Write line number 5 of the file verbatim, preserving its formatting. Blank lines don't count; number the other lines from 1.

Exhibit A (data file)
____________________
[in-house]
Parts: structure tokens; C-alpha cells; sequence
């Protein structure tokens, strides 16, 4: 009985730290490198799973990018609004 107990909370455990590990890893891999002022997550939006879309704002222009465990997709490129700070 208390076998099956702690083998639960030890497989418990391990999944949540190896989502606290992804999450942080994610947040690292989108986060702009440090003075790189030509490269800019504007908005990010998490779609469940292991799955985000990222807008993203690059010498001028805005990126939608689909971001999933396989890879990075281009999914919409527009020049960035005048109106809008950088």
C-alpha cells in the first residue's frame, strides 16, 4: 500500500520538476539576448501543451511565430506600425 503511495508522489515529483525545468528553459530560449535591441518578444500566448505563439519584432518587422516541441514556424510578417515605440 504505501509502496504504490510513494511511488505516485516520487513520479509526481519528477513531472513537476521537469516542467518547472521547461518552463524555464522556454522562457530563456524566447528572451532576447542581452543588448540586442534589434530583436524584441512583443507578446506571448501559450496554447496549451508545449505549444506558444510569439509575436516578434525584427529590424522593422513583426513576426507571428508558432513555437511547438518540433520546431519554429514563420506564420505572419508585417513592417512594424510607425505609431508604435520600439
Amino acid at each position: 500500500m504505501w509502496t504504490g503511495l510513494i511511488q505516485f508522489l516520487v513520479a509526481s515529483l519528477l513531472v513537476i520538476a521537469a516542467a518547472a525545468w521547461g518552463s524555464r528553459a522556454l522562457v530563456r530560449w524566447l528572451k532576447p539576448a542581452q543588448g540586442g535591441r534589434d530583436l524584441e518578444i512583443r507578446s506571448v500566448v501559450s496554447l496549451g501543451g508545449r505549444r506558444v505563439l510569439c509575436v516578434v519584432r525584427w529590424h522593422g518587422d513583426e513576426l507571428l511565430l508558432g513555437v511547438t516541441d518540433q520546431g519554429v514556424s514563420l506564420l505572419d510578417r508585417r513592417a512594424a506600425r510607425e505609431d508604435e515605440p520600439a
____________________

Amino acid at each position: 500500500m504505501w509502496t504504490g503511495l510513494i511511488q505516485f508522489l516520487v513520479a509526481s515529483l519528477l513531472v513537476i520538476a521537469a516542467a518547472a525545468w521547461g518552463s524555464r528553459a522556454l522562457v530563456r530560449w524566447l528572451k532576447p539576448a542581452q543588448g540586442g535591441r534589434d530583436l524584441e518578444i512583443r507578446s506571448v500566448v501559450s496554447l496549451g501543451g508545449r505549444r506558444v505563439l510569439c509575436v516578434v519584432r525584427w529590424h522593422g518587422d513583426e513576426l507571428l511565430l508558432g513555437v511547438t516541441d518540433q520546431g519554429v514556424s514563420l506564420l505572419d510578417r508585417r513592417a512594424a506600425r510607425e505609431d508604435e515605440p520600439a